When Is The Best Time To Talk To Your Child About Santa?

Christmas is such a magical time of the year. It is a firm favourite in my house and having four little ones really adds an extra element of magic!

Christmas is such a magical time of the year. It is a firm favourite in my house and having four little ones really adds an extra element of magic!

Santa’s visit is excitedly waited for and Christmas Eve is my favourite day of year. Leaving out Santa’s treats and his glass of milk, not forgetting a snack for Rudolph, little ones going to bed with butterflies in their bellies (hoping they don’t wake until the morning!).

So, when, as parents, should we put an end to all this magic? Is there ever a “right time”? Sometimes a child's logic - or maybe a friend - reveals a few inconsistencies in the Old Saint Nick story? How do you know when it's time to let your children in on the big secret?

The right time:
Research shows that the right time to tell your child is as soon as they ask. If they're old enough and curious enough to question, then they're old enough to know the truth.
The important thing is to take your cues from the child, and not try to prolong the fantasy for your own enjoyment when they may be ready to give it up.

When children start putting together in their minds that Santa Claus may not be real, they'll ask questions - and that's an opening for parents to get them talking about what's logical or not to them.

How do you break the news?
You can go about this in one of two ways: either be up-front about it and just confess, or to ask them to think critically about the logistics of it.
If the conversation ends with them finding out the truth, be careful to remind your child that other parents might not have told their kids yet or if they have younger siblings, it's a secret.

Gauge your child's feelings. Understand what your child feels and knows about Santa before complicating the truth about the myth. Keep up the story they know until they introduce some desire to know more of the truth.
Ask your child what other children have said about Santa, or what your child thinks about him. You will be able to tell if he or she believes wholeheartedly that he is real, in which case, saying anything different will be met with severe disappointment or plain disbelief.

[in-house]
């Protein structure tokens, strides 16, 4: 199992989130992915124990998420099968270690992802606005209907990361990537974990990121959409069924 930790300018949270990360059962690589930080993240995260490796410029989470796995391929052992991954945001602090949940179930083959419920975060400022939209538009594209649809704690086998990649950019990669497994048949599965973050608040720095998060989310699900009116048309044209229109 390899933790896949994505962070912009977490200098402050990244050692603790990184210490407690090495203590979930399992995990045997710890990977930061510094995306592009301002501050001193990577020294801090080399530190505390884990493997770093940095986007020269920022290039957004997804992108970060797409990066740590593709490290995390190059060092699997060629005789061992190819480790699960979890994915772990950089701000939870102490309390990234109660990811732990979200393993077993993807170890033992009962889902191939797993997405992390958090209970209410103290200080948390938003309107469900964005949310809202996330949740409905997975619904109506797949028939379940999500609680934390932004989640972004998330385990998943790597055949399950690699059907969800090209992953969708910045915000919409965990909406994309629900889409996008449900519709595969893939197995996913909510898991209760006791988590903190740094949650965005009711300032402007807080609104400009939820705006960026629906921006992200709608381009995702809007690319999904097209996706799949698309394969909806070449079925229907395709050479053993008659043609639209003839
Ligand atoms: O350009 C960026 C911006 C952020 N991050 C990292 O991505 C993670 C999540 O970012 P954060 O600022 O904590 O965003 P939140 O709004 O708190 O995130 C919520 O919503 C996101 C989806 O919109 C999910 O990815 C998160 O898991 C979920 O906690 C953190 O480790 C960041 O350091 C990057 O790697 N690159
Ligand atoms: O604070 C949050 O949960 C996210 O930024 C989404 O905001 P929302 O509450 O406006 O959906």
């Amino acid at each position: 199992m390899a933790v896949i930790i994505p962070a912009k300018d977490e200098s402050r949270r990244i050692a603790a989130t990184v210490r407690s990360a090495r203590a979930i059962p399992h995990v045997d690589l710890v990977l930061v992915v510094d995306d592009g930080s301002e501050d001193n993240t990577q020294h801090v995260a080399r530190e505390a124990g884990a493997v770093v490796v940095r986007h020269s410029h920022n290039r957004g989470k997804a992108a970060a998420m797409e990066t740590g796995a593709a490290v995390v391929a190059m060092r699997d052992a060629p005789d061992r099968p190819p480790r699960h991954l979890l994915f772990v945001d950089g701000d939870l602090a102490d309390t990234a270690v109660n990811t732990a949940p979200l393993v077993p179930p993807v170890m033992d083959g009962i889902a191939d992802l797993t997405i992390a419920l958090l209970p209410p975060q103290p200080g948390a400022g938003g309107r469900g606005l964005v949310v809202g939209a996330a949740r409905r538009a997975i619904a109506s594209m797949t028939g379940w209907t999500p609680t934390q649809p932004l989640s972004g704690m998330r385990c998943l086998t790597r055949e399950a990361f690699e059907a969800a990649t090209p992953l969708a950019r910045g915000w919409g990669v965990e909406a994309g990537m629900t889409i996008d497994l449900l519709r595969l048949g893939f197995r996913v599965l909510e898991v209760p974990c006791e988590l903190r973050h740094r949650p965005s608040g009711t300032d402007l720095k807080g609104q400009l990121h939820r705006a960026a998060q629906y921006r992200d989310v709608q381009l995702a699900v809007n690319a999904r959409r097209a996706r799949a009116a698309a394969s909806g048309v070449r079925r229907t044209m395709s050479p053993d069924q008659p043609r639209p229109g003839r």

It may be that you have chosen from the beginning to opt out of telling the magical story of Santa delivering presents to children in one night. But even so, it is easy for children to foster a belief that Santa is real anyhow from friends, movies, and other media portrayals. Be careful not to assume that your child understands completely.

Explain the real story of Santa:
The real Santa Claus is based on Nicholas, a Greek child of wealthy parents who died when he was young. Nicholas was a Christian and decided to spend his inheritance on giving gifts and money to the poor. He was later Sainted and remains a much-loved historical figure within the Catholic Church. Taking the time to learn about St. Nicholas' life and ministry might help your child understand that Santa Claus is based on a real story.
Consoling your child:
Understand what upsets your child. If your child is upset by learning more of the truth about Santa, ask what bothers him or her about it. This can give you a better idea of how to console them.
If your child is upset that you lied to him or her, you can apologise genuinely and explain that the story is one that’s told to almost all children, and it’s part of growing up to figure out that there’s more to the story. Explain that it’s actually because you trust them that you decided to tell the full story.
If your child is upset by the possibility that no real Santa means no more gifts, writing letters, sitting on his lap, etc., you can assure him or her that gift-giving will still happen, and they can still go visit the man dressed as Santa in the mall if they want. Just because one knows the full truth of Santa doesn’t mean all the fun parts of Christmas go away.

Carrying on the Christmas Spirit:
Tell your child that the traditions associated with Santa are just one way of expressing the joy of giving and your love for them. If you have younger children, let the older ones be responsible for stuffing stockings and being Santa's helper.

Laura Doyle

Mum of four, Gentle parent living on coffee and trying always to stay positive and motivate in the midst of the madness.

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